Despite many hurdles Dalit entrepreneurship rises up

09Apr07

As a Class IX student, Hari Kishen Pippal pulled a rickshaw at night, hoping to fund his education after his shoemaker father was laid low by paralysis. Now the 56-year-old Dalit owns a state-of-the-art hospital in the Taj Mahal town.

In these parts of western Uttar Pradesh, several Dalit entrepreneurs run hotels, own factories, even beer bars. But nobody had tried to set up a multi-speciality hospital before. “I initially thought whether a non-medico like me would be able to run a hospital. I also wondered whether my caste would be a hurdle. But I decided to go ahead anyway,” says Pippal.

pipal.jpg

Pic01: Facing all odds, excelling; Mr. Pipal
(takes shelter in Enlightened humanly cosciousness)

The hospital also employs five Dalit doctors, the entrepreneur’s proactive effort to encourage medicos from his own community. “I want to prove that given an opportunity, they can be as good, if not better than the rest,” says Pippal, who never went to college but speaks six languages: Hindi, Tamil, Punjabi, English, German and Russian.

Even non-Dalit doctors working at Heritage hospital maintain it is a great place to work. “Someone told me, you are a Brahmin, why are you working there? I told him, I am a doctor and for me, caste is not a factor,” says Gaurav Sharma.

Pippal’s journey from a single 10 feet by 12 feet home in a shabby basti to a plush home in the town’s upscale Lawyer’s Colony – ” I have nine air-conditioners,” he declares — is the kind of story that inspires filmmakers. He started working at his father-in-law’s small shoe factory with six workers. By 1980, he had set up his own company with a bank loan of Rs 20,000. “I named it People’s Export since it sounds the same as my surname,” he says. The entrepreneur admits he didn’t want to give out his surname fearing people wouldn’t like to buy his product.

The Dalit entrepreneur made his first million manufacturing and exporting shoes to countries such as Bulgaria, Russia and Germany. He even supplied Hush Puppies to Bata. “Thomas Bata visited my factory three times,” he says.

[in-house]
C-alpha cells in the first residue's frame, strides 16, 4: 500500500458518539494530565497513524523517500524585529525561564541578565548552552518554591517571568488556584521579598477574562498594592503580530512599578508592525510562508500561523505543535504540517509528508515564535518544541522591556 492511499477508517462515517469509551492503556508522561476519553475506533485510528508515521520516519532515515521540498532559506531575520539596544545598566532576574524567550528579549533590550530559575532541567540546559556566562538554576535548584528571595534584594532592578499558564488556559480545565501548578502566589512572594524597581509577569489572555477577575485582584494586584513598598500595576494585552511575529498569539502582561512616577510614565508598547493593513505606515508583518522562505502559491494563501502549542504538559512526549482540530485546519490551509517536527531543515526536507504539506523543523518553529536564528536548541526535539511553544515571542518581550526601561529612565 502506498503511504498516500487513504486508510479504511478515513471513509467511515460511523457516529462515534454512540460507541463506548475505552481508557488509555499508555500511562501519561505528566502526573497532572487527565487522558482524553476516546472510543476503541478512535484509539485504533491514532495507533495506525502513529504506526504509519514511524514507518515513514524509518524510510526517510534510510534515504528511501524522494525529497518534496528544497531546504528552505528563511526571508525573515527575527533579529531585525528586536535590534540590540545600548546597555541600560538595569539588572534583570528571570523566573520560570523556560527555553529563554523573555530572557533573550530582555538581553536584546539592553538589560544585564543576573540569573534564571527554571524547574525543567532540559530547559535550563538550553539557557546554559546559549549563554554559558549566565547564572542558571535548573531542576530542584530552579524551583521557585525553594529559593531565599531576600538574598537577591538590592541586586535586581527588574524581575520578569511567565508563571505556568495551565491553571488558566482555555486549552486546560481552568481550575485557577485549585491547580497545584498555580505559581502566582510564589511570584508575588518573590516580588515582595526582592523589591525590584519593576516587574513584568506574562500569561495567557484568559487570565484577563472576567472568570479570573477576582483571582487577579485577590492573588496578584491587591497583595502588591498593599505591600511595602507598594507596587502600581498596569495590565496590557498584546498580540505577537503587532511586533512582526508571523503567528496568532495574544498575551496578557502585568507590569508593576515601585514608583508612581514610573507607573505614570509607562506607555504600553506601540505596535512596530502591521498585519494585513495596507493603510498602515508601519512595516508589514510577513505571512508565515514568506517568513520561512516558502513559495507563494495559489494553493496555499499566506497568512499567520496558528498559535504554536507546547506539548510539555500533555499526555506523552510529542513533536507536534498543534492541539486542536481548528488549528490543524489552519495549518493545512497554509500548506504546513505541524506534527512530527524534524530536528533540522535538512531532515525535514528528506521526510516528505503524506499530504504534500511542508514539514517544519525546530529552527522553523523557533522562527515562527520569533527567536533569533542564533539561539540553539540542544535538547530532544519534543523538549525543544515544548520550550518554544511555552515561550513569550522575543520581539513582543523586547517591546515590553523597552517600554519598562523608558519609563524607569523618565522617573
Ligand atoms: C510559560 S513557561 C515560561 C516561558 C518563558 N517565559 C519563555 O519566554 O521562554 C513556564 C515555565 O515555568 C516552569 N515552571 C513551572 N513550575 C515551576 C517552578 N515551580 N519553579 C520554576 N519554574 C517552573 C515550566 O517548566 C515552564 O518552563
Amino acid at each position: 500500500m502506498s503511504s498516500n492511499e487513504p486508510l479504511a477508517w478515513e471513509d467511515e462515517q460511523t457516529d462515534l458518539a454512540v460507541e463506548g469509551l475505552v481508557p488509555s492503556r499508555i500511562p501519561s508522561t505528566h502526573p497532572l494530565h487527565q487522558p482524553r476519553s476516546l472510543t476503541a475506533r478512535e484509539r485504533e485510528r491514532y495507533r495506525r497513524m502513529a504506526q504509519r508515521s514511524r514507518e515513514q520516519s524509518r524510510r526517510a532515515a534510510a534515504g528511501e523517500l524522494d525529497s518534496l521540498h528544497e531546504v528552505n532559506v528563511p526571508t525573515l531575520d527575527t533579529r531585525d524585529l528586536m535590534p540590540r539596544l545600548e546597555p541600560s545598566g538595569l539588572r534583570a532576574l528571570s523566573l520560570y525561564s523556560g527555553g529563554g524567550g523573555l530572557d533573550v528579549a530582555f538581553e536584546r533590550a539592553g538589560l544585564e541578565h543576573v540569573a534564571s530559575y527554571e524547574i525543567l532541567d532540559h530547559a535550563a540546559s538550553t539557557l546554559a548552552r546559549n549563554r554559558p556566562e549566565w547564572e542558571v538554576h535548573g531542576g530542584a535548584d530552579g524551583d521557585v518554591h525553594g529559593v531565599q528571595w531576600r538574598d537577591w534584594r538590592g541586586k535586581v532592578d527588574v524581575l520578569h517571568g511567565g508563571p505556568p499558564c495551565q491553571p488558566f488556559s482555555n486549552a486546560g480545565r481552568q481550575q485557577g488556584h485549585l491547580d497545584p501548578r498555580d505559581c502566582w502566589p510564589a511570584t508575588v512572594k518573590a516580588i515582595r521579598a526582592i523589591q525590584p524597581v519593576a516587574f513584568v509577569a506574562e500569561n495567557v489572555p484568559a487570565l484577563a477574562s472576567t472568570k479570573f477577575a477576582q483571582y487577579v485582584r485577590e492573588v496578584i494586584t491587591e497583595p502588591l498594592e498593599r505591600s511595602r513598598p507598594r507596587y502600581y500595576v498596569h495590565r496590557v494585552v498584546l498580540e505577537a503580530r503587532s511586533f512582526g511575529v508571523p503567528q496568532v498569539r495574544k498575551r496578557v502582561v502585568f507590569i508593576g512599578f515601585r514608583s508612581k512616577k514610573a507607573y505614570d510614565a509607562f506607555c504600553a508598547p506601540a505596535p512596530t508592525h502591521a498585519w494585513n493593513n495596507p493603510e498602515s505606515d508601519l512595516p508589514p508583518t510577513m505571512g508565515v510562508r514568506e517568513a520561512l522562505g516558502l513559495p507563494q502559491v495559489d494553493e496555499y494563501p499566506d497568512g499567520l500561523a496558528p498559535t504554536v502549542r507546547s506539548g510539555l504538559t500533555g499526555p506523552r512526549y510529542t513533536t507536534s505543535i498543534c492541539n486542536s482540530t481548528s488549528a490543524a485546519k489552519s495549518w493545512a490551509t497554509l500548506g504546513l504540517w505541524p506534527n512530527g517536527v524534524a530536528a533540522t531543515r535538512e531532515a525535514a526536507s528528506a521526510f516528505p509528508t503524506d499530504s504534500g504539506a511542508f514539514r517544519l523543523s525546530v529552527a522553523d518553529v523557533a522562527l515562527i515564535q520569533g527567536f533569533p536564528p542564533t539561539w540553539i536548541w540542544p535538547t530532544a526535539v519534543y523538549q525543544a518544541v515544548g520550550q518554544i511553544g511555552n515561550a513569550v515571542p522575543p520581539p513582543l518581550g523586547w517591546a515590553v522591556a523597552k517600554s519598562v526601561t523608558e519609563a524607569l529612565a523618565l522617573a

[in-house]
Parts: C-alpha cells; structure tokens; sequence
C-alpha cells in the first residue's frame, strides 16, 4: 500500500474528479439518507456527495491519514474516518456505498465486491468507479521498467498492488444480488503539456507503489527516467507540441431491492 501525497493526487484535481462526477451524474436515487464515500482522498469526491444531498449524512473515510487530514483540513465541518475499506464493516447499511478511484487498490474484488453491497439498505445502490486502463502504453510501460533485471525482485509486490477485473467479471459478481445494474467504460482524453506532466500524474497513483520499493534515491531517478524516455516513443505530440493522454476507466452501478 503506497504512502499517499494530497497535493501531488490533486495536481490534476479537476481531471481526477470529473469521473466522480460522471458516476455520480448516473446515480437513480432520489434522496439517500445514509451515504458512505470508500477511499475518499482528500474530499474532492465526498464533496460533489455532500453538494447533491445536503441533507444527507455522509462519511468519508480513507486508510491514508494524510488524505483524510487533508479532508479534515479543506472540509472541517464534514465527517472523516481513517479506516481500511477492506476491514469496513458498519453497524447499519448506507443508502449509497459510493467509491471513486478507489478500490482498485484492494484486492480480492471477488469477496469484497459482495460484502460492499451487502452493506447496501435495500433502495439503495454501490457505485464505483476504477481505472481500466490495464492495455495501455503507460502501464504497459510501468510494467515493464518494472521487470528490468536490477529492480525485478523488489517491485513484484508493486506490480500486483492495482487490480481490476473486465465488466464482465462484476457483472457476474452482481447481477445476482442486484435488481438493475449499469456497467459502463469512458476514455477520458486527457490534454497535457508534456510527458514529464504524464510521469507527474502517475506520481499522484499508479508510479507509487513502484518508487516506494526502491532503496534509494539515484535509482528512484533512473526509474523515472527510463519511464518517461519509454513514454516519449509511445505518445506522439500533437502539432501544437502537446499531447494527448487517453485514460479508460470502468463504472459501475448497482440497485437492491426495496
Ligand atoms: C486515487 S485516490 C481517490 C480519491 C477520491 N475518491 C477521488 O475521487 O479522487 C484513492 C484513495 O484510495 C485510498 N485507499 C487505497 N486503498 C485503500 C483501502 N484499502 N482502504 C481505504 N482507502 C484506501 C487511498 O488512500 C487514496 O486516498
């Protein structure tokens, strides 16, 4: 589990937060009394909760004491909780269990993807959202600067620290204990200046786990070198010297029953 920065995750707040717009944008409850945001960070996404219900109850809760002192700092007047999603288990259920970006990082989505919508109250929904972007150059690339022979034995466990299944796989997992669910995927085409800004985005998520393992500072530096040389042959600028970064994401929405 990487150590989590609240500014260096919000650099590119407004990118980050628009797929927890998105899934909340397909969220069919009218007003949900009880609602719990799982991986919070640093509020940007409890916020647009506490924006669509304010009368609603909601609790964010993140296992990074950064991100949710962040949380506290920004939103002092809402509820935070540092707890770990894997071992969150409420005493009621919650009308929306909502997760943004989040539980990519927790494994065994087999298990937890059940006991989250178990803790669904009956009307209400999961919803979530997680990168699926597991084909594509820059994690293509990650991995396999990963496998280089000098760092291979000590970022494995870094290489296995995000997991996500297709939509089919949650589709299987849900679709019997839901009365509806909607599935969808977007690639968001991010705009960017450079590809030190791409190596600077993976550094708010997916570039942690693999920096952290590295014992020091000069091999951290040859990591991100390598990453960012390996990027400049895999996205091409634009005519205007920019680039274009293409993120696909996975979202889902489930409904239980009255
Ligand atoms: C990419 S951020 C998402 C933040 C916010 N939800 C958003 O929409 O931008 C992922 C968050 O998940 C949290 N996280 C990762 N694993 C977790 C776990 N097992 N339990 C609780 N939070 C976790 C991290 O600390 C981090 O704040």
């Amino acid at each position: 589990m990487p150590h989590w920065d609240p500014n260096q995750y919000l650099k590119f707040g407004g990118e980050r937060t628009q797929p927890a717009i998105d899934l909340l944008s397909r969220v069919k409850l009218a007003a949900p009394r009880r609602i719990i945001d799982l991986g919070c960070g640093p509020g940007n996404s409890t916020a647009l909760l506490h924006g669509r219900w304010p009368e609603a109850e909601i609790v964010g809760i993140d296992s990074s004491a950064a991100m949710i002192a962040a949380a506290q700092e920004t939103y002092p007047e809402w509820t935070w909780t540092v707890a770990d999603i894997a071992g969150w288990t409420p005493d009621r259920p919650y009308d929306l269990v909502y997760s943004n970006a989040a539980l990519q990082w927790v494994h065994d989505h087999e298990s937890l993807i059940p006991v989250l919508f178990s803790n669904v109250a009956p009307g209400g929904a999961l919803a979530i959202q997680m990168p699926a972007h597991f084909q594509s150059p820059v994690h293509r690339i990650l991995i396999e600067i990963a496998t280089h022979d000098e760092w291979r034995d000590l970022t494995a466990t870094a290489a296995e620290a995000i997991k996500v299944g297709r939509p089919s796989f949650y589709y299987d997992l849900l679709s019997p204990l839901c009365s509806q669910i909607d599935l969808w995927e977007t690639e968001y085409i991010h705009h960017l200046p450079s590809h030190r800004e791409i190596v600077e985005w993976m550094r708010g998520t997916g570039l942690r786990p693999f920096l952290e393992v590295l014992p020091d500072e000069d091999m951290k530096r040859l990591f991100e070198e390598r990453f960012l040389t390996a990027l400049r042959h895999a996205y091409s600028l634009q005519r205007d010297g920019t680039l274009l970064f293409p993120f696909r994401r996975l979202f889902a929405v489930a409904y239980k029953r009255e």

But he lost money and shut shop when Germany was unified and east Europe went through turmoil in the early 90s. He then ran a restaurant and a banquet hall successfully for sometime. “I ensured that the banquet hall was clean and well-maintained. It was very successful. The hall hosted many upper-caste weddings,” he says.

Now along with a motorcycle dealership and the hospital, Pippal is aiming to relaunch his shoes business. “My factory will offer free lunch to all workers,” he says. The group’s overall turnover is around Rs 20 crore.

Pippal feels that most government programmes hardly benefit the schedule castes due to corruption and leakage in the system. It worries him that the financial gap between the ‘higher’ castes and the scheduled castes is increasing every day. The entrepreneur believes the disparity can be bridged by providing high stipends to poor students.

“A Dalit student’s scholarship should be equivalent to a clerk’s salary. He can study only if he is able to take care of his family,” says Pippal. Then the entrepreneur adds: “The world is ready to bow before you. But you have to work hard to make it happen.”

Source:TOI



4 Responses to “Despite many hurdles Dalit entrepreneurship rises up”

  1. 1 gautam londhe

    you are the true follower of buddha and ambedkar

  2. 2 rajesh

    It is really inspiring . I think it should be always strategy against castisum. how to tackle it. As only strategy. And one who get success must share their success and strategy to overcome castisum

  3. 3 tholkappian

    Dr.Sir is the role model for other dalits to follow.Great men leave the foot prints 0n the sands of time that others to follw.


  1. 1 Os Intocáveis da Índia | O Blogue do Janio

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